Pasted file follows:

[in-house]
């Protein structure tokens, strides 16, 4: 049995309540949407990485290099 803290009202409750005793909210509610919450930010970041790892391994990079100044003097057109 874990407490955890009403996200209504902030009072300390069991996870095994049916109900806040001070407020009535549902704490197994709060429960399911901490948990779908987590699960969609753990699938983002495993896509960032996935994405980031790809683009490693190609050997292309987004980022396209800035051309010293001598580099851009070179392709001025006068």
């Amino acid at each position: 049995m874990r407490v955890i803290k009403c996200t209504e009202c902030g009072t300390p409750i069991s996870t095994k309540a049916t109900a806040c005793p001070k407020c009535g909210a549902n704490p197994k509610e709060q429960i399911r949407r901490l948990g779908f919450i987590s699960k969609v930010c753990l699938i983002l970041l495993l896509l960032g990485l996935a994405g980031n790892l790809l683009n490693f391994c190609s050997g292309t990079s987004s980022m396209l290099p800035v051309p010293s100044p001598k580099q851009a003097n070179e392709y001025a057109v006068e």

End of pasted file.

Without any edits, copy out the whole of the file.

[in-house]
């Protein structure tokens, strides 16, 4: 049995309540949407990485290099 803290009202409750005793909210509610919450930010970041790892391994990079100044003097057109 874990407490955890009403996200209504902030009072300390069991996870095994049916109900806040001070407020009535549902704490197994709060429960399911901490948990779908987590699960969609753990699938983002495993896509960032996935994405980031790809683009490693190609050997292309987004980022396209800035051309010293001598580099851009070179392709001025006068």
């Amino acid at each position: 049995m874990r407490v955890i803290k009403c996200t209504e009202c902030g009072t300390p409750i069991s996870t095994k309540a049916t109900a806040c005793p001070k407020c009535g909210a549902n704490p197994k509610e709060q429960i399911r949407r901490l948990g779908f919450i987590s699960k969609v930010c753990l699938i983002l970041l495993l896509l960032g990485l996935a994405g980031n790892l790809l683009n490693f391994c190609s050997g292309t990079s987004s980022m396209l290099p800035v051309p010293s100044p001598k580099q851009a003097n070179e392709y001025a057109v006068e």